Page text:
I resolve to:
· Lose 25 pounds
· Drive the speed limit
· Stick to my New Year’s Resolutions this year
· Be nicer to others
· Watch less TV
· Avoid idle gossip
· Never kill another insect even the creepiest scariest one that has no business
being in my house.
· Return all business e-mails the same day and all personal e-mails by the
· Write a monthly e-letter to friends and family
· Learn to play a well tempered clavier
· Call my parents every day
· Complete my to-do list everyday.
· Become self-actualized
· Dis-associate myself with anyone who uses the term “self-actualized”
Feeble attempts at humor aside, there are guidelines for setting resolutions. One method is to use the SMART principle to set resolutions. SMART is a set of principles to set resolutions or objectives properly. These guidelines are very popular in business. SMART is an acronym for:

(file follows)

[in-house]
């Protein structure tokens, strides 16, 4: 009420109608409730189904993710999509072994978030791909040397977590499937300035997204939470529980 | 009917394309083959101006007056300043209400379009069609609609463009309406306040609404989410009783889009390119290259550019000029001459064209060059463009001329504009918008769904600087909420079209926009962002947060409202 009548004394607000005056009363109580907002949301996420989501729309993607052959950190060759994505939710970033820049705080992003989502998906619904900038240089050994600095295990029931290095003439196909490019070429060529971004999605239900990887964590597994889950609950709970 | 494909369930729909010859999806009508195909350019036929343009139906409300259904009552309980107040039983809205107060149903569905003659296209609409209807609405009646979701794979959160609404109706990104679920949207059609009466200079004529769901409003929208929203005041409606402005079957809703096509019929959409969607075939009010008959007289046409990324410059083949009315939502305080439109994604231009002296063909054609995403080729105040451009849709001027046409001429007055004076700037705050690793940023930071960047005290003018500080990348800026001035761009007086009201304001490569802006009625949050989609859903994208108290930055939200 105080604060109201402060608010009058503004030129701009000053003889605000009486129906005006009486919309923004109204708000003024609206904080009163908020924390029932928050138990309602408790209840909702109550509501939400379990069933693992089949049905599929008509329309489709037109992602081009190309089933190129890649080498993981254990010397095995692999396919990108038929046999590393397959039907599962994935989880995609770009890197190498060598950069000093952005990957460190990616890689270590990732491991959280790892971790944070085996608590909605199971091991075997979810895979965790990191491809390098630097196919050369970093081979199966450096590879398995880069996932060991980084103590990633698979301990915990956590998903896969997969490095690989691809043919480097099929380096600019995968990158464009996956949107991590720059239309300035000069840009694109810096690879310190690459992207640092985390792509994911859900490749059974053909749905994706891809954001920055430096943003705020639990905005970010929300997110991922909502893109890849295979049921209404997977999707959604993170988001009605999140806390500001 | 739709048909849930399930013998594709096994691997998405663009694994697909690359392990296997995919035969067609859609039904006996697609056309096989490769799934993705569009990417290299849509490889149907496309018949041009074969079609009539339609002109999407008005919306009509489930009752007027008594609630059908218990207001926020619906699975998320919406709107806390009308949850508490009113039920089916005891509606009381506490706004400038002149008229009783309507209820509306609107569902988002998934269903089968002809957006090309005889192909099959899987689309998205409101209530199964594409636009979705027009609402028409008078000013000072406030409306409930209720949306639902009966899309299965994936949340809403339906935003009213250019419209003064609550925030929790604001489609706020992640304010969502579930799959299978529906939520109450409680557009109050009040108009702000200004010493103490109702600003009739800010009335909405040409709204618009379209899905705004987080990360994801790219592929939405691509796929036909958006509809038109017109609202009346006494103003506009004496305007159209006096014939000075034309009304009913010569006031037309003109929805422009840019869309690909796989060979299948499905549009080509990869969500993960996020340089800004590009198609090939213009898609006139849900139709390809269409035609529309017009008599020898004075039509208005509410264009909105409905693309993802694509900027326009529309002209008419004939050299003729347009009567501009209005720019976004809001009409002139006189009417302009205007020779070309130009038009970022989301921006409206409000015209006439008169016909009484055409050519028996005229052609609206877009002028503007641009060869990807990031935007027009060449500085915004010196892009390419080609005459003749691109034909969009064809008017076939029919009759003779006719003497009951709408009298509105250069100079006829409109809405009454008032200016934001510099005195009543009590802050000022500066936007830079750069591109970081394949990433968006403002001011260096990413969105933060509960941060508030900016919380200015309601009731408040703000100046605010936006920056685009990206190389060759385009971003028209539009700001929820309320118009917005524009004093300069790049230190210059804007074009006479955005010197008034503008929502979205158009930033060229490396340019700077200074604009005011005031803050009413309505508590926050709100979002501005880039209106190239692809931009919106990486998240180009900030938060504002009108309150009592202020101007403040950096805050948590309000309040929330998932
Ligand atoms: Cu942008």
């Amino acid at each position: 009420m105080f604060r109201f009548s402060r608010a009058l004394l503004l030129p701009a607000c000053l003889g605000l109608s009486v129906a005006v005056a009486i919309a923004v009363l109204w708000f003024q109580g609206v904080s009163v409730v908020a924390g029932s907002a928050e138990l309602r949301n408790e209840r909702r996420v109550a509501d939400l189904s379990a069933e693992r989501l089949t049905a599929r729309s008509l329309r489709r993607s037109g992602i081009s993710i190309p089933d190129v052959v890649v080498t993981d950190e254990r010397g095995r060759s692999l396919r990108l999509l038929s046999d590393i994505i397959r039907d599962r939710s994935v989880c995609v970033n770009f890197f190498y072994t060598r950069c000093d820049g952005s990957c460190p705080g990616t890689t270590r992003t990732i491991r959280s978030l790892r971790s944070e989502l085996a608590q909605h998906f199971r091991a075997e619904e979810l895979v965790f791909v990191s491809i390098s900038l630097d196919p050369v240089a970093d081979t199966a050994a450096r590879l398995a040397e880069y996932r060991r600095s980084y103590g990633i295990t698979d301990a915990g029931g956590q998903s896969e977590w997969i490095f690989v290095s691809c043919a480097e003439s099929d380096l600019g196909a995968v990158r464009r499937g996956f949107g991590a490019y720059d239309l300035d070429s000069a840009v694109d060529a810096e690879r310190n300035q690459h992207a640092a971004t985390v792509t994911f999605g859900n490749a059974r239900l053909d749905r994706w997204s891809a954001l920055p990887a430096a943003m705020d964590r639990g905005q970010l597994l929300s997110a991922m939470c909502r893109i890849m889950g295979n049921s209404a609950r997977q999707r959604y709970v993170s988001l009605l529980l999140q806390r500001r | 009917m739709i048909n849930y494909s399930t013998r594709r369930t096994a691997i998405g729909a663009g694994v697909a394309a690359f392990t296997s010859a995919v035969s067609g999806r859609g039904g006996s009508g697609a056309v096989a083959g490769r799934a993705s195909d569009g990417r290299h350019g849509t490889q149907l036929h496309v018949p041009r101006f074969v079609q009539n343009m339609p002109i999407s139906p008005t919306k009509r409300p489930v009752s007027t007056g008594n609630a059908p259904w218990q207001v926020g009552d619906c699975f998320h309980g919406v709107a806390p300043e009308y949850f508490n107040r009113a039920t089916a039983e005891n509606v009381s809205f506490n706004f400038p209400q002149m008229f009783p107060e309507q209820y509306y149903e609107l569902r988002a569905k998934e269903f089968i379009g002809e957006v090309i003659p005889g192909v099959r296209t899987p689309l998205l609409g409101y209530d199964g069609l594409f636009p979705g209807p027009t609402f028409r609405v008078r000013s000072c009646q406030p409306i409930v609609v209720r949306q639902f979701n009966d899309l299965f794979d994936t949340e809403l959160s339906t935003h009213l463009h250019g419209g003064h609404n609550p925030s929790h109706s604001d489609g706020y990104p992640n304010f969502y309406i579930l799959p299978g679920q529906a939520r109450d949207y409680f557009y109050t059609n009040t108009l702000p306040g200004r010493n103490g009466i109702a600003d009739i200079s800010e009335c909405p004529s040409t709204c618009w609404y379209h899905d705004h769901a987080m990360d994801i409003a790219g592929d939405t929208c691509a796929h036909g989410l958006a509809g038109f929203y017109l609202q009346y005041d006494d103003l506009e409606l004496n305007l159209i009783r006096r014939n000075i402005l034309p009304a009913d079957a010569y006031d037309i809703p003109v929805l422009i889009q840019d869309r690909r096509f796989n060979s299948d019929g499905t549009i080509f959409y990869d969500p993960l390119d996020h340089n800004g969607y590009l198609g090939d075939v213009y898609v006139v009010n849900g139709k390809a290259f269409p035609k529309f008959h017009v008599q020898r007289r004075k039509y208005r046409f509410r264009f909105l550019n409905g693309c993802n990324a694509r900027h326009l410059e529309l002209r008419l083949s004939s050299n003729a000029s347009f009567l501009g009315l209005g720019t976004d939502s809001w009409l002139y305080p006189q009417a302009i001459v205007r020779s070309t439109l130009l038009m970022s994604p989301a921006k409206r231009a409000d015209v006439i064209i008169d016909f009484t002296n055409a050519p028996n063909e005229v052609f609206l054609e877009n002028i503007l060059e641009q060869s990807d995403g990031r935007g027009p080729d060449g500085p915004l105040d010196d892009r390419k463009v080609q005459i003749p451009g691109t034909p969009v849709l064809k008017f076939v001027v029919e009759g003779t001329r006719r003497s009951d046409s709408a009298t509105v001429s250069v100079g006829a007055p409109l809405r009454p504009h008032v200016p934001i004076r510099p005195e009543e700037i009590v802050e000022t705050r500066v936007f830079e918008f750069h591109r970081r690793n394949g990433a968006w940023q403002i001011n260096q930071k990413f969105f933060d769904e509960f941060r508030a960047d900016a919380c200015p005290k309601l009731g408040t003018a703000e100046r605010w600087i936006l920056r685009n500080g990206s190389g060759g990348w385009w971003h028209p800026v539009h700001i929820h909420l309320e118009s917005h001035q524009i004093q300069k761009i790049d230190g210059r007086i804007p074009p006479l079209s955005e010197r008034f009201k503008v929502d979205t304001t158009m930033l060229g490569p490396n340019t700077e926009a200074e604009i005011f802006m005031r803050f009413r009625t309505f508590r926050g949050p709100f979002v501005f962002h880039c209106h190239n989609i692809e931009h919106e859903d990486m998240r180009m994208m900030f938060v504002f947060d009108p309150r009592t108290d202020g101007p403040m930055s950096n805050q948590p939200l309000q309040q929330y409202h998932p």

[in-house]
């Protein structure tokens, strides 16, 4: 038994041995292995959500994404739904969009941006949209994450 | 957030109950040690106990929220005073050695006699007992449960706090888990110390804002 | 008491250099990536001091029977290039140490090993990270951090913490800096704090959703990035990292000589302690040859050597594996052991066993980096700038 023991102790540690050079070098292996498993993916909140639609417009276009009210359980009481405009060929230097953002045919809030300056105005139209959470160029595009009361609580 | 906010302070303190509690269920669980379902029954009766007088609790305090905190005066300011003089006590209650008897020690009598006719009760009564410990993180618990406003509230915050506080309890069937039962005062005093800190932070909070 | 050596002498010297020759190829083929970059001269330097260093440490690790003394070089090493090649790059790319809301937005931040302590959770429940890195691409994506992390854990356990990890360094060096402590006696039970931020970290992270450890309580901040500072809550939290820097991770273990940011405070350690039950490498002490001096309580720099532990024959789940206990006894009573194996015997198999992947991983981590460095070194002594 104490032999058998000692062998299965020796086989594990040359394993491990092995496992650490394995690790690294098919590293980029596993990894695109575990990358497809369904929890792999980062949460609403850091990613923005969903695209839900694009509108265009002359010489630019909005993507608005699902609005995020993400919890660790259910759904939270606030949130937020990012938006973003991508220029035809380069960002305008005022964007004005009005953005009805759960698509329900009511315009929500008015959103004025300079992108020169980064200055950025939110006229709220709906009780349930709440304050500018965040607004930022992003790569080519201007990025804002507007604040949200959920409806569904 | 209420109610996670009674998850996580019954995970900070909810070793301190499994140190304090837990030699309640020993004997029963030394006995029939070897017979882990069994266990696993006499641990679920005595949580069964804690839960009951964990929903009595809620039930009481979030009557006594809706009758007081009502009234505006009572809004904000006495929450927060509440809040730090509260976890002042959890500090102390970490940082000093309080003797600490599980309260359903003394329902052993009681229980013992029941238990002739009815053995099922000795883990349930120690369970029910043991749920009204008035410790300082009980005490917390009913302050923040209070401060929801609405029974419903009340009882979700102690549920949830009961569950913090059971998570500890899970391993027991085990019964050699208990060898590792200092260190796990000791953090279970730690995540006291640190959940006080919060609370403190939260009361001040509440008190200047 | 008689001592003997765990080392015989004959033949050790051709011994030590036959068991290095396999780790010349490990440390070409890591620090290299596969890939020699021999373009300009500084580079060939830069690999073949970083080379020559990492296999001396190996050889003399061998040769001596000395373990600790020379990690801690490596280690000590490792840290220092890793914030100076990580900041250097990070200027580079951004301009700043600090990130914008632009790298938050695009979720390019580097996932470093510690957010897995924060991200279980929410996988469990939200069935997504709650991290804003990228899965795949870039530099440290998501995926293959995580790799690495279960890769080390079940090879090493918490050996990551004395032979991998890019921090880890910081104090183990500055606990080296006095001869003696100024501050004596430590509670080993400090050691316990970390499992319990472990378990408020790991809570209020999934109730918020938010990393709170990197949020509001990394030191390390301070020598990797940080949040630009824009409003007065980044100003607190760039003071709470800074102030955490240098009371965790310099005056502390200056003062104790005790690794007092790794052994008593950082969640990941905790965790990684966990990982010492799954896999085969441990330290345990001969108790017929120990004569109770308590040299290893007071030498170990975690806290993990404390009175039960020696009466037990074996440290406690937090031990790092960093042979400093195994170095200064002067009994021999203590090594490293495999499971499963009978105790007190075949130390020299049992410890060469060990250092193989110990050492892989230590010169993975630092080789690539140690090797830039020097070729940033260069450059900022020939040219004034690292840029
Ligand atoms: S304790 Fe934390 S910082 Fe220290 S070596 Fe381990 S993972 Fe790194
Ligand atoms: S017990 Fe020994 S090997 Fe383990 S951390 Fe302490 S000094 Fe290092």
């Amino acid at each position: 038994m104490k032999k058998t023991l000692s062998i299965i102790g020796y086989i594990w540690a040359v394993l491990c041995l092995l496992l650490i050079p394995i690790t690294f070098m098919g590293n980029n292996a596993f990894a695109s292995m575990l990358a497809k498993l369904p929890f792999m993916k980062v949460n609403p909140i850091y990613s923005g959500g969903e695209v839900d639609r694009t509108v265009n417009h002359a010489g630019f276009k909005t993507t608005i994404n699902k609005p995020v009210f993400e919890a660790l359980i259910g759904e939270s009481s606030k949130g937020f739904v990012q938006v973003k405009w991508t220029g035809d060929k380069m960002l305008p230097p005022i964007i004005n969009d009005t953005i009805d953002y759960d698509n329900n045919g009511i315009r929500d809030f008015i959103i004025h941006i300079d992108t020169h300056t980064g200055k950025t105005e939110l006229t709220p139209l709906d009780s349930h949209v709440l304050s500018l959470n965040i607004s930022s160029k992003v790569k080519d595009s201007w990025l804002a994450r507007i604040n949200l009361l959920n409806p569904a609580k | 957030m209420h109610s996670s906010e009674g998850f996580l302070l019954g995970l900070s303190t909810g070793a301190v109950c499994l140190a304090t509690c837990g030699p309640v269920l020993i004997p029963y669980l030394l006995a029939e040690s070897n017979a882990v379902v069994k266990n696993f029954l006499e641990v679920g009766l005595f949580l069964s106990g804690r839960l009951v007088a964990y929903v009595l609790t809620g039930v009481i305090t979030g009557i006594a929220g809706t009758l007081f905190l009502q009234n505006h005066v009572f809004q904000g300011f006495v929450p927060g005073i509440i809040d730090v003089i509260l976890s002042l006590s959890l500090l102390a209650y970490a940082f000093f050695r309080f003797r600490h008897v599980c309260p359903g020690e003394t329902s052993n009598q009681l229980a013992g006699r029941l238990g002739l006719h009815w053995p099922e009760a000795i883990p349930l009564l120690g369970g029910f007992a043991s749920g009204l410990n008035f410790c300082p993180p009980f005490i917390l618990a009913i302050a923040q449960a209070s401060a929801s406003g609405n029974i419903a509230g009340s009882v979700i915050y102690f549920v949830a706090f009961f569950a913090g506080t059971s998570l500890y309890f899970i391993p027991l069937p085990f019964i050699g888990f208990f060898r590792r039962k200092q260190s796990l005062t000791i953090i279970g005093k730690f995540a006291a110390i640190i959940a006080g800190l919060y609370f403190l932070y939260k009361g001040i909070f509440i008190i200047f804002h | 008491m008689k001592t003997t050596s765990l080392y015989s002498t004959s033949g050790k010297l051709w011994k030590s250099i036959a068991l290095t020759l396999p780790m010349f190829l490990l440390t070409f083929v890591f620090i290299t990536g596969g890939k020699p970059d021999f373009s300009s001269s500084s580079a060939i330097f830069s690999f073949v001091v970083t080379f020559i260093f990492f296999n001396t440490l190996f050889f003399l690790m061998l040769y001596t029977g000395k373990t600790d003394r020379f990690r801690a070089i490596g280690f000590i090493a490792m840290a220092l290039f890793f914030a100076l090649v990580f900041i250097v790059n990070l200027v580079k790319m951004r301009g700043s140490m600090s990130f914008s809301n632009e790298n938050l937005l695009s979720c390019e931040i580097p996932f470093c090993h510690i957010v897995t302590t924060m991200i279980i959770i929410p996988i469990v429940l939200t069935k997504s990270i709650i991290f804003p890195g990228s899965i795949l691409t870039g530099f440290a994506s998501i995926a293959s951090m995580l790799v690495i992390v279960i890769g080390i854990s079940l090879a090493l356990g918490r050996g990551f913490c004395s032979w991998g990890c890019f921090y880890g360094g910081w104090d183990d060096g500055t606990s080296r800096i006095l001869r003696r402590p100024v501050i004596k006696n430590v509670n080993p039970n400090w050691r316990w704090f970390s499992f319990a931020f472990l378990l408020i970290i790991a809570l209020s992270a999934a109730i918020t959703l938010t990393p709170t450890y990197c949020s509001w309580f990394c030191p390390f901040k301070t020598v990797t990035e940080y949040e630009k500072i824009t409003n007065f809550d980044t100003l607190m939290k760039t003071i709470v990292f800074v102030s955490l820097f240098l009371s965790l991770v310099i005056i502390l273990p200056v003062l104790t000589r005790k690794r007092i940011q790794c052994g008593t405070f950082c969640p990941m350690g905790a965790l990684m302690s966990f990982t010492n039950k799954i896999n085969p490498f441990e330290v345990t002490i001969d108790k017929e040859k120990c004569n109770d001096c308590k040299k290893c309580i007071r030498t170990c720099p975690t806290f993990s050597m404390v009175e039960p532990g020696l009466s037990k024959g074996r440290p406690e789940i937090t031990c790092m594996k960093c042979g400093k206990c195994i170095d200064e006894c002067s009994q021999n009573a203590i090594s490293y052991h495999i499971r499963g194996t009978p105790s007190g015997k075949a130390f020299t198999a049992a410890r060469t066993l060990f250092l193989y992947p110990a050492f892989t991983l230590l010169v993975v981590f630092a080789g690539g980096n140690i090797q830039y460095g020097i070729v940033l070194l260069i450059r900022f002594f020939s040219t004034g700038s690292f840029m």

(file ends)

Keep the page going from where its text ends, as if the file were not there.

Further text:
Specific: Vague goals are hard to achieve. Be specific in what you want to do. “I resolve to be better” is not real helpful. “I resolve to be a better leader” is better but could still be improved upon.A resolution, thus, is nothing more than an objective or goal. Normally, we only use the word resolution for objective and goals we make at the beginning of the year. If we decide to quit smoking on August 12th, it would not be called a resolution. We would just say “I quit smoking today” or “I decided to quit smoking.”
Measurable: How will you know if you achieve your goal without a measure. “I resolve to lose 25 pounds and keep it off” is measurable. You know when you hit the first part of the goal, and you can continue monitoring it.
Achievable: “I resolve to run the 100 meter dash in the Olympic Games” while being Specific and Measurable is unachievable for someone this side of fifty. “I resolve to run the 100 meter dash in an AARP Olympics” is specific, measurable, and achievable… though it just doesn’t sound as